Socialism or Barbarism in Times of COVID
If there were any doubts left that capitalism, even “good” social democratic capitalism, was incapable of meeting the most basic human need, i.e., protecting life, COVID-19 has crushed them. If before the pandemic already around 50% of the world population had substandard or no access to health care, access has now worsened, as chronically underfunded public health care systems are unable to meet COVID-19 and even non-COVID-19 health needs, and basic prophylaxis or treatments against the disease are overridden by the “eggs-in-one-single-basket” approach of patent-protected vaccines. Isolation, depression, and sheer despair are leading millions throughout the world to take away their own lives, whether in poor countries like Bangladesh, or in ostensibly “developed” ones like the United States. If, as sociologist Michael Harrington noted, at the height of capitalism’s Golden Age millions of Americans languished in poverty, its neoliberal version elevated its incapacity to meet basic human needs to unprecedented heights.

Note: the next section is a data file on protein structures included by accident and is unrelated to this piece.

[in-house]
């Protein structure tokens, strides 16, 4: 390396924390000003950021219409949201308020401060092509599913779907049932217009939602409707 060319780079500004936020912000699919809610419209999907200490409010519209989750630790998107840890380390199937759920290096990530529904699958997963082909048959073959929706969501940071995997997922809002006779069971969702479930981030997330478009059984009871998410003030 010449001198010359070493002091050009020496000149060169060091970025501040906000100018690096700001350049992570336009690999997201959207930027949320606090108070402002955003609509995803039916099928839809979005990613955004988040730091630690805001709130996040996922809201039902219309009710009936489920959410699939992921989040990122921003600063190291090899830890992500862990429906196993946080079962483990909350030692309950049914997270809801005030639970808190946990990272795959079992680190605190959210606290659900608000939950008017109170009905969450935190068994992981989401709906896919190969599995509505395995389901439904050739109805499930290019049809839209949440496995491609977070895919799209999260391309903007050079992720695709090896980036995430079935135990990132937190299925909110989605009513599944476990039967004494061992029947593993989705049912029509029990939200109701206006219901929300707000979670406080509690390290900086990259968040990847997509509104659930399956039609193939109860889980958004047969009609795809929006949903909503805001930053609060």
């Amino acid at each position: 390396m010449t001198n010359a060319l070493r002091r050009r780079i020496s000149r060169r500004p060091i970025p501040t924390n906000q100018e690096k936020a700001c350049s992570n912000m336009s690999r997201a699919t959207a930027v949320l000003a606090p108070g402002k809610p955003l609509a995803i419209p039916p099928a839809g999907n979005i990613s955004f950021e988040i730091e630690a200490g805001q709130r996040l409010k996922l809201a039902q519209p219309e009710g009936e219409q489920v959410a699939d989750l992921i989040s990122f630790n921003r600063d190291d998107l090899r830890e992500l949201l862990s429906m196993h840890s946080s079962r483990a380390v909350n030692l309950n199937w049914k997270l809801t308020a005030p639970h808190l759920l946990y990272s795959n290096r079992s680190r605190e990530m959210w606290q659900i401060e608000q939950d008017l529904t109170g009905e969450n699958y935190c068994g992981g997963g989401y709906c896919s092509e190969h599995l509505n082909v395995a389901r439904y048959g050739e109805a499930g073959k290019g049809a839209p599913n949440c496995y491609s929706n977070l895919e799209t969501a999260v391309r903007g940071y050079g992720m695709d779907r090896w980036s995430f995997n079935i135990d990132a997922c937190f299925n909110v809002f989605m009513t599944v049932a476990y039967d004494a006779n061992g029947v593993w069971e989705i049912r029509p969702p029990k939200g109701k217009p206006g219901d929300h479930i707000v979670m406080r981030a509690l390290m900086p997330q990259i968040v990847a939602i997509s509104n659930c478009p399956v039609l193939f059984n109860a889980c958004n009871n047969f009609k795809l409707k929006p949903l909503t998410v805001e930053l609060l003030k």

Read the full 14 June 2021 article in the Orinoco Tribune here.
Claudia Chaufan is Professor and Graduate Program Director, Graduate Program in Health at the School of Health Policy and Management, York University. Her research examines the factors and forces that shape health and other inequities in basic human needs at local, national and global levels.